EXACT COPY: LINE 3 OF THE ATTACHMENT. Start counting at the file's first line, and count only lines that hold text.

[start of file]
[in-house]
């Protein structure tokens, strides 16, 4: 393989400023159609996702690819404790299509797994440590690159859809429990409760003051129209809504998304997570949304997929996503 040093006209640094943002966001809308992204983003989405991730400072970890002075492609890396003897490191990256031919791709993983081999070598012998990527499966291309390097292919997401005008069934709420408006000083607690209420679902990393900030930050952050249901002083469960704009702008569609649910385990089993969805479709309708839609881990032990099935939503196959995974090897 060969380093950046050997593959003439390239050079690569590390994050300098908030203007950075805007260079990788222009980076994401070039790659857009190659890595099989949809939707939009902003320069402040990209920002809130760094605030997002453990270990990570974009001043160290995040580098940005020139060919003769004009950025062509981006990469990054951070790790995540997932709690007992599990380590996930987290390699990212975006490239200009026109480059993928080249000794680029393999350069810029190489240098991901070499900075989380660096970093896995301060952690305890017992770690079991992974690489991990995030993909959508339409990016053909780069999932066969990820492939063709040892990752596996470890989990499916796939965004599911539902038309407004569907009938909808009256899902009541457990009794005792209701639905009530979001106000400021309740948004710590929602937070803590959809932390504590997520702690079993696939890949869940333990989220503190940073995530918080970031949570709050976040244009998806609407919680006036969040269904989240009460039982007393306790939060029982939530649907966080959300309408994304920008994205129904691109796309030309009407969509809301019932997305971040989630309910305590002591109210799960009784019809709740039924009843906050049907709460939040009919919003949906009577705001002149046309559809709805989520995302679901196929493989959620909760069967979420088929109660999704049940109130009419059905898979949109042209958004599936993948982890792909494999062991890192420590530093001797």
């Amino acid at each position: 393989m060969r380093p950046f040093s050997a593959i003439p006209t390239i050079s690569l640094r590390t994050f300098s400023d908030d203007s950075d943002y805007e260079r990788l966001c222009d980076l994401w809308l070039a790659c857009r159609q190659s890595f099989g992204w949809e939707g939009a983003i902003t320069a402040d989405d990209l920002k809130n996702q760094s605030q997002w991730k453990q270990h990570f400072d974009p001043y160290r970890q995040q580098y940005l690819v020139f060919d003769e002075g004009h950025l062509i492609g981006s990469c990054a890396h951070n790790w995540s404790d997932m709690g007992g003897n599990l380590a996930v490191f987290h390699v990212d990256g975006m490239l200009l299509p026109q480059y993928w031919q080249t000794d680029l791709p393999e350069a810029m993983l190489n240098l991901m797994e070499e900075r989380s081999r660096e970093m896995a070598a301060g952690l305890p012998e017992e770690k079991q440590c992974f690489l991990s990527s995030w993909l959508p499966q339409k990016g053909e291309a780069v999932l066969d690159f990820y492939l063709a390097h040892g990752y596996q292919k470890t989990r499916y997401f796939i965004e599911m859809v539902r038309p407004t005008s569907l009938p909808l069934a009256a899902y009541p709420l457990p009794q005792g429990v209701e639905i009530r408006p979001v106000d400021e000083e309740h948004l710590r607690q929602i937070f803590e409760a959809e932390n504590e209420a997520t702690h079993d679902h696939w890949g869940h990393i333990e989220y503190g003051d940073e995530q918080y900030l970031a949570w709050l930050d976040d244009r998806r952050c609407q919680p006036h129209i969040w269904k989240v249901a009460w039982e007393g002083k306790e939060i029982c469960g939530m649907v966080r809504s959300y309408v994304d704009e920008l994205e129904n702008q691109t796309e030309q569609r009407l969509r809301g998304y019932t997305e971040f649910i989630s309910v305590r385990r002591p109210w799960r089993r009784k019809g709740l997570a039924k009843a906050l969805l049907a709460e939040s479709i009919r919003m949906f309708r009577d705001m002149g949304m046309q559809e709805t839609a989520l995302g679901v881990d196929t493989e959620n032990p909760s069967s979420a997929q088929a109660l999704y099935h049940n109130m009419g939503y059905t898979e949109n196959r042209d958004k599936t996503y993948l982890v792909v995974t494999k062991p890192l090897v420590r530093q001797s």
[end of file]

């Amino acid at each position: 393989m060969r380093p950046f040093s050997a593959i003439p006209t390239i050079s690569l640094r590390t994050f300098s400023d908030d203007s950075d943002y805007e260079r990788l966001c222009d980076l994401w809308l070039a790659c857009r159609q190659s890595f099989g992204w949809e939707g939009a983003i902003t320069a402040d989405d990209l920002k809130n996702q760094s605030q997002w991730k453990q270990h990570f400072d974009p001043y160290r970890q995040q580098y940005l690819v020139f060919d003769e002075g004009h950025l062509i492609g981006s990469c990054a890396h951070n790790w995540s404790d997932m709690g007992g003897n599990l380590a996930v490191f987290h390699v990212d990256g975006m490239l200009l299509p026109q480059y993928w031919q080249t000794d680029l791709p393999e350069a810029m993983l190489n240098l991901m797994e070499e900075r989380s081999r660096e970093m896995a070598a301060g952690l305890p012998e017992e770690k079991q440590c992974f690489l991990s990527s995030w993909l959508p499966q339409k990016g053909e291309a780069v999932l066969d690159f990820y492939l063709a390097h040892g990752y596996q292919k470890t989990r499916y997401f796939i965004e599911m859809v539902r038309p407004t005008s569907l009938p909808l069934a009256a899902y009541p709420l457990p009794q005792g429990v209701e639905i009530r408006p979001v106000d400021e000083e309740h948004l710590r607690q929602i937070f803590e409760a959809e932390n504590e209420a997520t702690h079993d679902h696939w890949g869940h990393i333990e989220y503190g003051d940073e995530q918080y900030l970031a949570w709050l930050d976040d244009r998806r952050c609407q919680p006036h129209i969040w269904k989240v249901a009460w039982e007393g002083k306790e939060i029982c469960g939530m649907v966080r809504s959300y309408v994304d704009e920008l994205e129904n702008q691109t796309e030309q569609r009407l969509r809301g998304y019932t997305e971040f649910i989630s309910v305590r385990r002591p109210w799960r089993r009784k019809g709740l997570a039924k009843a906050l969805l049907a709460e939040s479709i009919r919003m949906f309708r009577d705001m002149g949304m046309q559809e709805t839609a989520l995302g679901v881990d196929t493989e959620n032990p909760s069967s979420a997929q088929a109660l999704y099935h049940n109130m009419g939503y059905t898979e949109n196959r042209d958004k599936t996503y993948l982890v792909v995974t494999k062991p890192l090897v420590r530093q001797s």